Just as you must protect and wet your hair before exposure to chlorine, you must remove chlorine from your hair as quickly as possible after exposure.
How To Get Chlorine Out Of Hair: 8 Expert Tips And Tricks
“Always rinse your hair thoroughly for 5 minutes after getting out of the pool, then wash with a mild shampoo and silicone-free conditioner,” shares Yates. This can help you remove chlorine and keep your hair healthy, hydrated, and free of the dreaded green color.
The best way to ensure protection from chlorine is to avoid it altogether. How to do it? By not exposing your hair to chlorine in the first place.
Just as swimming goggles protect your eyes from chlorine, you should consider using a physical layer of protection to avoid wetting your hair completely. (Especially if you’re looking to go completely deep.) Enter: Swim cap. They may not be the prettiest, they may not be the prettiest, but overall they are the best way to protect your hair from chlorine exposure.
If you’re leaving this article wondering how chlorine can simultaneously be a toxic gas, a pool cleaner, and in our drinking water, you’re not alone. This multifaceted element serves many purposes—but blending in with hair isn’t one of them.
Tips To Protect Your Skin And Hair From Chlorine In The Swimming Pool
Experts agree that overall, avoiding chlorine exposure to your hair is the safest way to protect your strands. If you know you will be in the pool and your hair will be exposed to chlorine, always use protection in the form of water, conditioner, and post-swim rinse. Green, go away.
Take every opportunity to use high-quality sources, including peer-reviewed studies, to support the factual information in our articles. Read our editorial guidelines to learn more about how we keep our content accurate, trustworthy and reliable. We love summer because it’s the season of cookouts, vacations, and pool parties. The weather is gorgeous, and the dark, dreary winter is a distant memory. But those family pool parties can take a toll on our hair, causing it to dry out and even turn it blue!
Pool water is rough on our hair because chlorine is used to kill bacteria in the pool. At low levels—like the amount found in tap water—chlorine doesn’t actually harm our hair. But at the increasing levels found in swimming pools, it’s important to protect your hair from chlorine because it strips our hair of its natural oils. This leads to frizzy and dry, damaged hair.
So how can we protect our hair from chlorine while still having fun swimming with friends and family this summer? Read on to learn more about how to protect your hair from chlorine and how to prevent your hair from turning blue in the pool!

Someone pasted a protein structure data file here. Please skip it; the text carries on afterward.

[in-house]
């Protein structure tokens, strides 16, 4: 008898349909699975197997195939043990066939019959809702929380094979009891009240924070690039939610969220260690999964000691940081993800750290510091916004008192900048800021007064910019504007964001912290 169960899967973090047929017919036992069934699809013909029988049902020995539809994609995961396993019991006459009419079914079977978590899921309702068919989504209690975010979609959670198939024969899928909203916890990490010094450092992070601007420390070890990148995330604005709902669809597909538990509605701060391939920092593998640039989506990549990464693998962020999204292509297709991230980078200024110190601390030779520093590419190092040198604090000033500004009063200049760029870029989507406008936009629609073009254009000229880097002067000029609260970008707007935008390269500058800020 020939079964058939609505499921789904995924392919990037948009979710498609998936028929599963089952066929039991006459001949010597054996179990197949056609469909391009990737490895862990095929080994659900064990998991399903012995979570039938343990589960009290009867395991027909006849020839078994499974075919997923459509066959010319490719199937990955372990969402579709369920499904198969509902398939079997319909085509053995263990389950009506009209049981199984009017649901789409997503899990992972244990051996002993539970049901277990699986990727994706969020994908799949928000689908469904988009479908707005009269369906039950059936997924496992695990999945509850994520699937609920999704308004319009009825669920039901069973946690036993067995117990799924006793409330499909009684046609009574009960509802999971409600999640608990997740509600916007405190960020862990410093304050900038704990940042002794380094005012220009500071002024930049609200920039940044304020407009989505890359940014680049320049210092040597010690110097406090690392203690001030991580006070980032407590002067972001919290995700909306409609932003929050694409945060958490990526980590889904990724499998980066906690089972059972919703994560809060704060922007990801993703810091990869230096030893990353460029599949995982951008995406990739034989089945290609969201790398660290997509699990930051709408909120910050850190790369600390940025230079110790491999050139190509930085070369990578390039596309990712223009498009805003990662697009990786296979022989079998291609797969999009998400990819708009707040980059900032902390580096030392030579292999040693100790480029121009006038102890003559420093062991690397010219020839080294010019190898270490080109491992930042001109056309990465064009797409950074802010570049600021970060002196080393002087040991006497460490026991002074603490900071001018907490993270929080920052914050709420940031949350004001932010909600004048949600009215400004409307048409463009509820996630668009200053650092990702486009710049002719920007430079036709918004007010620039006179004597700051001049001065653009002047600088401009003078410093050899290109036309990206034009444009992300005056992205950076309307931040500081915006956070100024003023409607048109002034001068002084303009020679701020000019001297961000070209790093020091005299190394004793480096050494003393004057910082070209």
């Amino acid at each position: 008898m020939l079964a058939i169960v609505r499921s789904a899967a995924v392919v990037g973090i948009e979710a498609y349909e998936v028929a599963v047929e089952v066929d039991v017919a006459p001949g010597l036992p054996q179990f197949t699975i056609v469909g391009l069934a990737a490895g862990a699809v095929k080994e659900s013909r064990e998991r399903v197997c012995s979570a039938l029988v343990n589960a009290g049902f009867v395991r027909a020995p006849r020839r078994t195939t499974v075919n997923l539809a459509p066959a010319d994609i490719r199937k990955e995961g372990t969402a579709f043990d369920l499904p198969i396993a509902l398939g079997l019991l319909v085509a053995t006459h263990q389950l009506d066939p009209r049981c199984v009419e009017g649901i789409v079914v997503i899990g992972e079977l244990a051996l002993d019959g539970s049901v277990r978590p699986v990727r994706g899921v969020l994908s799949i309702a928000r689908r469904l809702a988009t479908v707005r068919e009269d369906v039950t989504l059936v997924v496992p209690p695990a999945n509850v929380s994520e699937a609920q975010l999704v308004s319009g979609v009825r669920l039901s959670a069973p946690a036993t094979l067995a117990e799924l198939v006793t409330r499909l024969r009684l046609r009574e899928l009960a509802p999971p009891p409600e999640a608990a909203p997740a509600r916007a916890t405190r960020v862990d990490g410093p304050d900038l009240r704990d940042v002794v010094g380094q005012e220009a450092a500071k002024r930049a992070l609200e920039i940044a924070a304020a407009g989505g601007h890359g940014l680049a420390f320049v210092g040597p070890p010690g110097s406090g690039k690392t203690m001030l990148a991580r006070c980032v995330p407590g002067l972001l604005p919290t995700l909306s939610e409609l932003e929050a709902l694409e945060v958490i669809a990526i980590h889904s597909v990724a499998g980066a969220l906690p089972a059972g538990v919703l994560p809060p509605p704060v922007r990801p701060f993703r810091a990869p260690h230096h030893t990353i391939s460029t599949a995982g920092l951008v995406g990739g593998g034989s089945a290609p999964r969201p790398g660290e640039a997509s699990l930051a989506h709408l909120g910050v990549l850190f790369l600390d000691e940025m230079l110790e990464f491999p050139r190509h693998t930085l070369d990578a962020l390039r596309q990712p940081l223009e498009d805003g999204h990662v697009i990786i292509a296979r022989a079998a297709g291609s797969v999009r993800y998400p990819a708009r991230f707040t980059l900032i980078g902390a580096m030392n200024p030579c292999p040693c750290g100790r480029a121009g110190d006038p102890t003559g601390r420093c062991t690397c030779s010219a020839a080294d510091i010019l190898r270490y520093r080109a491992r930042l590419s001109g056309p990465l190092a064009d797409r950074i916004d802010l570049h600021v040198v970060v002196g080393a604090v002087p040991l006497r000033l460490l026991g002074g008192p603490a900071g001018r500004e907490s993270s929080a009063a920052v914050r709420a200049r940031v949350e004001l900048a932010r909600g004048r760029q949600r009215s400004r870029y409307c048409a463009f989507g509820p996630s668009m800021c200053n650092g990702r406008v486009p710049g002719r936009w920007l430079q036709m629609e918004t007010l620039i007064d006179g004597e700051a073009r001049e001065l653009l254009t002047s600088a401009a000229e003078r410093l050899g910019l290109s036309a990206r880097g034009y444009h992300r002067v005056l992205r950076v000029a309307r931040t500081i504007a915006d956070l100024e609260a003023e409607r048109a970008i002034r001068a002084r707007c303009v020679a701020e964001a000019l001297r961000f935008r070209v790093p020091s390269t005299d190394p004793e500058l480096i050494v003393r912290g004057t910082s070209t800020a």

How To Protect Your Hair From Chlorine Without A Swim Cap
Chlorine is a chemical that breaks down the natural oils in our hair and scalp as well as the amino acids in our hair. We have small amounts in tap water to keep it clean, but these small amounts are not enough to mess with our hair. Swimming pools have much higher concentrations and these levels can damage our hair.
It’s important to protect your hair from chlorine, especially if you’re a heavy swimmer. Repeated exposure to chlorine causes our hair to become brittle and dry, which can lead to breakage, and chlorine can even change the color of our hair. High porosity hair is especially vulnerable to chlorine damage because porous hair is more absorbent, allowing more chlorine to penetrate the hair shaft.
To protect your hair from chlorine when you dip in the pool this summer, you need to make it difficult for the chlorine to penetrate your hair. Preparing your hair before swimming and adding a physical barrier between your curls and the water will help keep your hair healthy and hydrated!
Adding a hydrating avocado hair mask before swimming will protect your hair from chlorine. Look for a deep conditioning product that contains dimethicone to coat the hair shaft, help seal the cuticle, and provide a physical barrier that prevents swimming pool chemicals from penetrating the hair shaft.
How To Protect Your Color Treated Hair When Swimming
We love the Avocado Revitalizing Hair Mask for maximum protection before a day at the pool. It’s formulated with argan oil and our proprietary margarine blend to lock in moisture, leaving your hair even more protected from dryness, brittleness and damage after a day of swimming!
Those of us with longer hair know how difficult it is to wade around the pool without getting the ends of your hair wet! A high ballerina bun is the perfect style to protect your hair from chlorine. This style is suitable for wet or dry hair, but if you style your hair while it’s wet, remember to use a wide-tooth comb to avoid damaging your hair!
To get the look: Tie your ponytail as high as possible and secure with a soft hair tie.